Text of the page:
As the result of a court case, the Medicare.gov website now alerts a nationwide class of Medicare beneficiaries that they “have appeal rights” when a hospital changes their status from inpatient to outpatient observation, and that the appeal process is currently under development. View the information here (click on “Appeals in Original Medicare” and scroll to “Coming Soon: Appeal when a hospital changes your status from an inpatient to an outpatient with observation services.”).
The “observation” designation can have severe ramifications for beneficiaries. Many will face no coverage for post-hospital nursing home care, which requires a prior “inpatient” hospitalization of at least three days. Time spent in observation status does not count towards the required inpatient stay, even though observation stays can last several days and the care can be indistinguishable from inpatient care.
The Center for Medicare Advocacy, Justice in Aging, and Wilson Sonsini Goodrich & Rosati represent a class of Medicare beneficiaries who were not permitted to appeal the issue of whether their hospitalizations should be covered as inpatient services or outpatient observation services. Many class members had to pay thousands of dollars for medically necessary nursing home care, or forgo that care altogether, because they were labeled as “observation status” and not permitted to appeal for inpatient coverage. In 2020, a federal court held that as a matter of due process, Medicare must provide appeal procedures for such patients. The ruling was affirmed in January 2022.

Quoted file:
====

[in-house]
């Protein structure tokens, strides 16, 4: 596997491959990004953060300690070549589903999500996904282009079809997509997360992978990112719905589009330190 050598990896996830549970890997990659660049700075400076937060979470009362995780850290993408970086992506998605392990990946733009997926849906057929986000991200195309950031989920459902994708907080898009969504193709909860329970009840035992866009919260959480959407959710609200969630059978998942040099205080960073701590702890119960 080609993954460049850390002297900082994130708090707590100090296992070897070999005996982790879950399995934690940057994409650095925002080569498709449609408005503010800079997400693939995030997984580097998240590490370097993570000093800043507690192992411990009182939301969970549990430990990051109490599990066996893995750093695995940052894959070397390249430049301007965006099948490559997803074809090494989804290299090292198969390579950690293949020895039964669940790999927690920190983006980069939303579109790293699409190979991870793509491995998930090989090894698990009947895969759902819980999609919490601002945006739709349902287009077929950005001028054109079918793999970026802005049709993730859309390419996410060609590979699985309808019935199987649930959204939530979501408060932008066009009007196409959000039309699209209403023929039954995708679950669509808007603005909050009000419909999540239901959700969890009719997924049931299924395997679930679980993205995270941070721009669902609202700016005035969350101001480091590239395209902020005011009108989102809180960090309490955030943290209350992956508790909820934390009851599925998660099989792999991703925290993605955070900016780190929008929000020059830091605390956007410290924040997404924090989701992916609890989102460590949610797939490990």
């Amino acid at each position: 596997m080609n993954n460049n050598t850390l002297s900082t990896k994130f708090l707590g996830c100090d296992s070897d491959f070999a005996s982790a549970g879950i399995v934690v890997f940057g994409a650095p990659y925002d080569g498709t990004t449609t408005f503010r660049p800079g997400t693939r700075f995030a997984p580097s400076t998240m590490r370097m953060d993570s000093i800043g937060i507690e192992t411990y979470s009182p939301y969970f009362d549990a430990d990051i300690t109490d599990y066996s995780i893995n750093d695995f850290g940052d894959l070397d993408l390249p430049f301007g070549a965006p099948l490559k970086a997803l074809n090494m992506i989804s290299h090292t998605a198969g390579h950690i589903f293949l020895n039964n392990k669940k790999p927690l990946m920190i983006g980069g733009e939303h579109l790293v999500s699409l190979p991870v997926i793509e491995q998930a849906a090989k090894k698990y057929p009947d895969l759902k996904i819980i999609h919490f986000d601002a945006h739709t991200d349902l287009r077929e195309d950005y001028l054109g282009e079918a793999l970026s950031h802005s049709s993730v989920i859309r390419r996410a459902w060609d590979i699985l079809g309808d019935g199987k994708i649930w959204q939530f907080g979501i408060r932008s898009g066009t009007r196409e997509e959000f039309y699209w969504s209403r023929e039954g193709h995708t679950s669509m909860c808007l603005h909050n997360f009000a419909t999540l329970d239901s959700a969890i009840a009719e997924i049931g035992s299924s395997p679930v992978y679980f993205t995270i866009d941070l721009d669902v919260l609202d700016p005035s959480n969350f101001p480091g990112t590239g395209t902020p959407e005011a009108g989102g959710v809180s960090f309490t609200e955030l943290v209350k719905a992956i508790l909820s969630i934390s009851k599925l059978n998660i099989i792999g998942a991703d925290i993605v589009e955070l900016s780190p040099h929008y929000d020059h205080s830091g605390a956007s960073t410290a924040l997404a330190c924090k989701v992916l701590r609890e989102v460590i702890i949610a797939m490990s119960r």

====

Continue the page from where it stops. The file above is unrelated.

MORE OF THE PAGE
As of July 26, 2022, the Medicare website contains general information about the court decision and who will be eligible to appeal. It explains that the court-ordered appeal process is still under development and not currently available. It also states that appeals can be filed once the process is set up, and more information will be posted on Medicare.gov when it is available. Class counsel is continuing to advocate for implementation as soon as possible.
For more information about the court decision, please see the Center’s Frequently Asked Questions.
July 28, 2022 – A. Bers